Air Force officials said Carey has been under investigation since this summer for allegations of “personal misbehavior” but would not specify what prompted his firing.
Pressed by reporters at a Pentagon news conference, Kodlick said the case did not involve drugs, sexual misconduct, gambling or any form of criminal activity, but he declined to comment when asked if alcohol played a role. He said he could not give further details because the investigation was still underway.
“We wanted to make it very clear it wasn’t operations-related,” Kodlick said.
Carey’s firing comes two days after the Navy announced it had fired a three-star admiral from his post as deputy commander of the U.S. Strategic Command, which oversees all nuclear-armed missiles, bombers and submarines.
In that case, Vice Adm. Tim Giardina remains under investigation by the Naval Criminal Investigative Service after a casino in Iowa allegedly caught him using $1,500 in counterfeit gambling chips. The casino is near the Strategic Command headquarters in Omaha.
The U.S. military has seen a rash of generals and admirals lose their jobs over the past year for alleged personal misconduct. But the firings of Carey and Giardina were especially unusual, given their responsibility for nuclear weapons.
The 20th Air Force is responsible for operating intercontinental ballistic missiles. Overall, the Air Force maintains about 450 Minuteman III missiles at three bases in North Dakota, Wyoming and Montana.
The Air Force said Carey’s alleged misconduct occurred during a temporary duty assignment away from the 20th Air Force headquarters in Cheyenne, Wyo., but officials declined to say when or where it happened.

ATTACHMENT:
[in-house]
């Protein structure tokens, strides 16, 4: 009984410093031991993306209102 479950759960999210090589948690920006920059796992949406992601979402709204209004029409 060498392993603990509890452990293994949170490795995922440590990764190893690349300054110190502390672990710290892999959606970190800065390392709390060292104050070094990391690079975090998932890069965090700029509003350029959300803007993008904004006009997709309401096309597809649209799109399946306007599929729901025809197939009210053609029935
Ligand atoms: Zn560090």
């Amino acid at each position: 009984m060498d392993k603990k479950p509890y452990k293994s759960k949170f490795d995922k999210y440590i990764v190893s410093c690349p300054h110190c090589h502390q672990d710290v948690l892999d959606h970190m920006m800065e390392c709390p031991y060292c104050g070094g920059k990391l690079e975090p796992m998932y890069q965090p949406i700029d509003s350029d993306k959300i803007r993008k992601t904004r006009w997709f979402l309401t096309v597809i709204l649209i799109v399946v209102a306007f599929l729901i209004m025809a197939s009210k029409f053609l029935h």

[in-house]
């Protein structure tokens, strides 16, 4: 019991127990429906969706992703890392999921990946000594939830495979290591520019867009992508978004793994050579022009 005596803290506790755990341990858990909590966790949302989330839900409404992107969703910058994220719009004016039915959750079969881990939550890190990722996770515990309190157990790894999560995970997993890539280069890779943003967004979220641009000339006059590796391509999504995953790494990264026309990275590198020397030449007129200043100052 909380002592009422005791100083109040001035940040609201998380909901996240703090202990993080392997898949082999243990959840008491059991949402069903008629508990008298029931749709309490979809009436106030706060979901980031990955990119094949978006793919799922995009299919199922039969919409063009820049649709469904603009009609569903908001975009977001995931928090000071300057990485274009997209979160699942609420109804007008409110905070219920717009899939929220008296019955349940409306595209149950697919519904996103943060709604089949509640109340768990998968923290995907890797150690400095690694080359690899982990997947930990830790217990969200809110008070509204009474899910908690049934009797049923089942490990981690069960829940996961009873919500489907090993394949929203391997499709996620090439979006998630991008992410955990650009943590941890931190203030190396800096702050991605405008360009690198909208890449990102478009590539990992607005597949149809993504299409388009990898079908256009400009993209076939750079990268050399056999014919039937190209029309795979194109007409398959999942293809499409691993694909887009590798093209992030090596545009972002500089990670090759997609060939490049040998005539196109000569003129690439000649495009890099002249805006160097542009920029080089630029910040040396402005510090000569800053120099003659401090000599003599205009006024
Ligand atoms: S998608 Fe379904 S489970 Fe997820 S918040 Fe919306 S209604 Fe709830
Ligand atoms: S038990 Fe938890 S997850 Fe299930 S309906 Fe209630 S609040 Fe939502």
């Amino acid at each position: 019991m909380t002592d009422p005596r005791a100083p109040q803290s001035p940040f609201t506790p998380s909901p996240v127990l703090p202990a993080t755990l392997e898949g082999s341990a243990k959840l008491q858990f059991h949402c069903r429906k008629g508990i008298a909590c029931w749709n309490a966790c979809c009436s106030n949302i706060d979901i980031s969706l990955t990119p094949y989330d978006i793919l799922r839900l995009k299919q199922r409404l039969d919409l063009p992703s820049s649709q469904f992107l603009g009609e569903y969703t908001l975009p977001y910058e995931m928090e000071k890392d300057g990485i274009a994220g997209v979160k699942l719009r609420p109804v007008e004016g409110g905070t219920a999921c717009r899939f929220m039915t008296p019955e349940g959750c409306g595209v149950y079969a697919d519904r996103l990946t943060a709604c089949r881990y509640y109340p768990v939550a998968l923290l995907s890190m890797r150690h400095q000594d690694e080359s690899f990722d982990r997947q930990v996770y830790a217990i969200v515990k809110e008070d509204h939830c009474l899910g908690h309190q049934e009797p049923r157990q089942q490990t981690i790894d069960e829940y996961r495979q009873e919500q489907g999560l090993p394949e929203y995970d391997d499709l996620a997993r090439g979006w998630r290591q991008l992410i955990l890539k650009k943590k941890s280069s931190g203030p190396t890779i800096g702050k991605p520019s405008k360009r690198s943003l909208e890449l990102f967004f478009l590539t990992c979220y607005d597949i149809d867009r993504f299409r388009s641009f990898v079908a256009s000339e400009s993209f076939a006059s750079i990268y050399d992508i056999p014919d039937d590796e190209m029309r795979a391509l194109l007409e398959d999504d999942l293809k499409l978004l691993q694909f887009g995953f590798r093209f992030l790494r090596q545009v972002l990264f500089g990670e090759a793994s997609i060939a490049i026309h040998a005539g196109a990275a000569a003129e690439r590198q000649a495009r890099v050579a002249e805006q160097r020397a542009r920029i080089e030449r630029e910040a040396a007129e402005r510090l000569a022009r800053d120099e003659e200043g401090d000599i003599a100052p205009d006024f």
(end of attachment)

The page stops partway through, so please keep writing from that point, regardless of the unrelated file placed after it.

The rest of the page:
The decision to relieve Carey of command was made by Lt. Gen. James Kowalski, head of the Air Force Global Strike Command, after he received an interim report from the Air Force’s inspector general, officials said.
Air Force officials said Carey’s actions had not compromised the security or effectiveness of the nuclear arsenal. The 20th Air Force “continues to execute its mission of around-the-clock nuclear deterrence in a safe, secure and effective manner,” Kowalski said in a statement.
The Air Force, however, has been dogged by persistent concerns about its management of nuclear forces.
In August, the Air Force relieved a colonel in charge of a nuclear-weapons unit at Malmstrom Air Force Base in Montana, citing a “loss of confidence” in his leadership. In June, a commander in charge of training missile crews at Minot Air Force Base in North Dakota was fired after an unusually large number of launch operators performed poorly on tests.
In 2008, Robert M. Gates, then the secretary of defense, fired the Air Force’s top general and civilian leader after a series of nuclear gaffes occurred on their watch, including an incident in which a B-52 bomber crew flew across the country without realizing that six cruise missiles on board had been armed with nuclear warheads.